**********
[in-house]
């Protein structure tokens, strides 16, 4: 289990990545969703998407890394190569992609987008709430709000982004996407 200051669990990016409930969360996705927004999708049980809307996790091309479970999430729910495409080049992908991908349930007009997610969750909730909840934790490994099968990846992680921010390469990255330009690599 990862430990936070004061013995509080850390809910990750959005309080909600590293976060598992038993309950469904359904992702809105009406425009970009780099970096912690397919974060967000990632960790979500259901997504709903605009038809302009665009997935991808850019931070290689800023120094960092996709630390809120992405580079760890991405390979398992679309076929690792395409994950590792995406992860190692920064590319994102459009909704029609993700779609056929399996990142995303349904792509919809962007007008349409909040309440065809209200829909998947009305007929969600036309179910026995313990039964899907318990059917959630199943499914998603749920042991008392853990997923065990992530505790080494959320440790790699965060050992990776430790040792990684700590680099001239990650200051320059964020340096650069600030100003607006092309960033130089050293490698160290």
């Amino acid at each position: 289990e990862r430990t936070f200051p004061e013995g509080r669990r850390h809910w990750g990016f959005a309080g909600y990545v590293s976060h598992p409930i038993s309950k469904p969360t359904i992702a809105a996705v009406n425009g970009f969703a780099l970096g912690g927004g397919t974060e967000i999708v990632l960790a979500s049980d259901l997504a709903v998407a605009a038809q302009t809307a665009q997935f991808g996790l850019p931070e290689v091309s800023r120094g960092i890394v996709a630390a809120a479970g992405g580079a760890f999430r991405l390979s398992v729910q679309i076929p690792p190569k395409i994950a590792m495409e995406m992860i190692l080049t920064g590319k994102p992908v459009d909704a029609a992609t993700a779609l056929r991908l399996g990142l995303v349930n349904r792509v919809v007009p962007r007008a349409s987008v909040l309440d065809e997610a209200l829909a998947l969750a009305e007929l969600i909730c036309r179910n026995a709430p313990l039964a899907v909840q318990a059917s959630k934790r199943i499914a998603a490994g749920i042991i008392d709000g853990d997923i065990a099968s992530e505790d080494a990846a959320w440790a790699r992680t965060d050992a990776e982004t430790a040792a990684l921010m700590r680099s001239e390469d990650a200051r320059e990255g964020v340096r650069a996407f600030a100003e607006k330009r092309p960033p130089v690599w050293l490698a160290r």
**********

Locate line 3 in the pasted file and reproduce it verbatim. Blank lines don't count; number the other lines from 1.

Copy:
């Amino acid at each position: 289990e990862r430990t936070f200051p004061e013995g509080r669990r850390h809910w990750g990016f959005a309080g909600y990545v590293s976060h598992p409930i038993s309950k469904p969360t359904i992702a809105a996705v009406n425009g970009f969703a780099l970096g912690g927004g397919t974060e967000i999708v990632l960790a979500s049980d259901l997504a709903v998407a605009a038809q302009t809307a665009q997935f991808g996790l850019p931070e290689v091309s800023r120094g960092i890394v996709a630390a809120a479970g992405g580079a760890f999430r991405l390979s398992v729910q679309i076929p690792p190569k395409i994950a590792m495409e995406m992860i190692l080049t920064g590319k994102p992908v459009d909704a029609a992609t993700a779609l056929r991908l399996g990142l995303v349930n349904r792509v919809v007009p962007r007008a349409s987008v909040l309440d065809e997610a209200l829909a998947l969750a009305e007929l969600i909730c036309r179910n026995a709430p313990l039964a899907v909840q318990a059917s959630k934790r199943i499914a998603a490994g749920i042991i008392d709000g853990d997923i065990a099968s992530e505790d080494a990846a959320w440790a790699r992680t965060d050992a990776e982004t430790a040792a990684l921010m700590r680099s001239e390469d990650a200051r320059e990255g964020v340096r650069a996407f600030a100003e607006k330009r092309p960033p130089v690599w050293l490698a160290r």